Running down London Road
A Banksy reproduction along London Road
Running down Church Street
I ended up slowing down markedly over the next few miles, as I tried to get my legs back under me. We ran past the western facade of St. Peter's Church, a pre-Victorian Gothic Revival Anglican church undergoing a facade renovation.  Then the course becomes a series of big switchback-like loops running past each other. We turned right onto North Road and into an area known as The Lanes, a collection of narrow lanes famous for their small shops and narrow alleyways.  We turned left along a narrow street (Jubilee Street) next to a Starbucks I went to the day before, and then left again onto Church Street, past the Church Street facade of the Brighton Dome, an arts venue linked to the Royal Pavilion Estate in Pavilion Gardens. We headed back along the road northwards alongside Victoria Gardens and past St. Peter's Church's eastern facade, before making our way around The Level, another large open space in the centre of town recently restored in 2013.

Running past the Royal Pavilion
We were only 3.5 miles in by this point, and I was going painfully slow as we headed northeast along Lewes in to the largely residential area of Elm Grove before turning right onto a rather steep uphill section on Franklin Road.  Thankfully, it was short, and we ran down hill along Wellington Road past the St. Joseph's Church, a Catholic church marking the bottom of the Elm Grove area. We continued along Lewes Road, and onto the Grand Parade and Pavilion Parade, running right past the Royal Pavilion's iconic facade.  We finally passed the fountain in Steine Gardens, before turning left onto an uphill section along Marine Parade as we make our way through Brighton's shorefront Kemptown community, past grand Regency style building all the way toward Ovingdean.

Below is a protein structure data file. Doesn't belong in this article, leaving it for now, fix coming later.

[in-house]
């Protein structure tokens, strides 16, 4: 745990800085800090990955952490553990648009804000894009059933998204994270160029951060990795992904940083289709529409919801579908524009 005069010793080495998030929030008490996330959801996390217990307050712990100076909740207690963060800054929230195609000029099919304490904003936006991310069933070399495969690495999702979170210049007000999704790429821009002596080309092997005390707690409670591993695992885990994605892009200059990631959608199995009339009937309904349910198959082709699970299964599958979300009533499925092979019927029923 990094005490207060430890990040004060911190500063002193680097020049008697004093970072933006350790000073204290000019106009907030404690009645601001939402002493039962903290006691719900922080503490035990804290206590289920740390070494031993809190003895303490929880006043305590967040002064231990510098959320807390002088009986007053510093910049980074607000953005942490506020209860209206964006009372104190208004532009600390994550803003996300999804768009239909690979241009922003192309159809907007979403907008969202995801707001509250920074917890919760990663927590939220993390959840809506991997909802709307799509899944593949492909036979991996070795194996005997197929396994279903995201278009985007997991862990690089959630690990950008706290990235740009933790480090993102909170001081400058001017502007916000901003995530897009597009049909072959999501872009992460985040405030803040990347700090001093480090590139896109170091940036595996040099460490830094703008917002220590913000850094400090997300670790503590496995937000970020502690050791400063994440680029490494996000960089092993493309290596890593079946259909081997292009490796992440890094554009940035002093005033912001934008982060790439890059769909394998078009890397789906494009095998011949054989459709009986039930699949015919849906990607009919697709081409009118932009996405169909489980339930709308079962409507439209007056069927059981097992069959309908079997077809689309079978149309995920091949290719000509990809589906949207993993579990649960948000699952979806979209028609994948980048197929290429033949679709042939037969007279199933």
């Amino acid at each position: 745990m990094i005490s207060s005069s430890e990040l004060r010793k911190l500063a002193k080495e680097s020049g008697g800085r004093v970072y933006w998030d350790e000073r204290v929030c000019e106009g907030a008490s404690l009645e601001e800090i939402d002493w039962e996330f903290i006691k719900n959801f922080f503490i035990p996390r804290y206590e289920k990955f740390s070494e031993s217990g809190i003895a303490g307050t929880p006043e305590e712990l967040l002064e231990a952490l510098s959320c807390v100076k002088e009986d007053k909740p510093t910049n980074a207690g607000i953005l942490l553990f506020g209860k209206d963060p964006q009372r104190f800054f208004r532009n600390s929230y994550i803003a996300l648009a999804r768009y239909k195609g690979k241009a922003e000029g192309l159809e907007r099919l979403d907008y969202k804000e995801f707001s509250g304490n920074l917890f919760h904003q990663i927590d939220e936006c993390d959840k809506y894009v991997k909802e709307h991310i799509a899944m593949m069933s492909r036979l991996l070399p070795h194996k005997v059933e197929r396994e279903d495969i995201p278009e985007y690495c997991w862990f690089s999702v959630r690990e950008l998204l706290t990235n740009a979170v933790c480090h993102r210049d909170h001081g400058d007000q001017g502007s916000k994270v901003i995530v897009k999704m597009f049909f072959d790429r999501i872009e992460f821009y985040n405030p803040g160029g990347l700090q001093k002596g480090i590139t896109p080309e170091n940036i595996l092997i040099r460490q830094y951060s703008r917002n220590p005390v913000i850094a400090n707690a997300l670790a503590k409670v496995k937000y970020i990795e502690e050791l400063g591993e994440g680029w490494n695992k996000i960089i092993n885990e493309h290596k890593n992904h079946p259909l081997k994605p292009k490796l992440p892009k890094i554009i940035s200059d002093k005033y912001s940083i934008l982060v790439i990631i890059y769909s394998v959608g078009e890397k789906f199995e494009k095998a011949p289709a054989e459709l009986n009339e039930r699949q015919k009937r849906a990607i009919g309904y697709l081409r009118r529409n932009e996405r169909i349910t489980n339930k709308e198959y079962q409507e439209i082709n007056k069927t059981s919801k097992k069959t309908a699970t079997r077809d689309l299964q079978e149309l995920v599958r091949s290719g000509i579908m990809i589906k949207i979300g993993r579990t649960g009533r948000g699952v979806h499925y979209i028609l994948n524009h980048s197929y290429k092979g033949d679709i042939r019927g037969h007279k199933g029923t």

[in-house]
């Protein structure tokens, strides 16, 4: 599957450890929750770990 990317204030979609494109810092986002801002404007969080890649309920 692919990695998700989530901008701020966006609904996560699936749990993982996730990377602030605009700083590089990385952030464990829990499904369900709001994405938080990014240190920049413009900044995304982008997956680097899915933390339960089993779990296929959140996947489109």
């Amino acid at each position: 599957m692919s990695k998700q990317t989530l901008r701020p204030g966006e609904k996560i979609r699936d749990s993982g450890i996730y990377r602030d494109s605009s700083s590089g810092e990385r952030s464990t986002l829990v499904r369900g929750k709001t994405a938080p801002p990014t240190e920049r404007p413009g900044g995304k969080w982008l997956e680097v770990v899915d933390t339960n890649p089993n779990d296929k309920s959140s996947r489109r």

Overcast skies heading out eastward toward Ovingdean
Fun signs along the route!
As we made our way east, we began to see the faster runners coming in our direction.  The road was hilly, rolling up and down, and seemingly more up than down.  Past the Brighton Marina, the beautiful Regency style architecture gave way to fields of green to our left, and the English Channel to our right.  In the distance, we could make out the white cliffs in neighboring Saltdean.  Along the way, the 5:00 pacers had caught up, including one of the pacers who was a friend/"adversary" of my British buddy Foxy. 

Entering Overdean
At mile 8, we turned onto Greenways and made our way onto the 1/2 mile long out and back in and out of the quaint fringe village of Ovingdean.  Here, I got my first taste of Jelly Babies, a British candy treat much like the American gummy bear, but sweeter, juicier, and with a chewier texture.  Notably, jelly babies manufactured in the UK tend to be dusted in starch, which is left over from the manufacturing process where it is used to aid release from the jelly molds.  After hitting mile 9, we continued eastward along A259 road toward Rottingdean on another dumb uphill, but only for about 1/4 mile, before we hit a turnaround point (with a partial view of Rottingdean's Beacon Mill, a black wooden windmill on the hill of its western side) as we made our way back on the rolling hills toward Brighton.
Beautiful shot heading back toward Brighton
A BOAT running a marathon.
With my legs finally feeling a little looser, I began to run a little more, playing a bit of leapfrog with several runners.  As we continued westward, I got to see a bunch of fancy-dressed runners on the other side of the road - including a group of ladies running together in what looked like a makeshift boat, as well as a guy dressed as a green rotary telephone.  Seriously.. the inventiveness of British fancy dress is unmatched!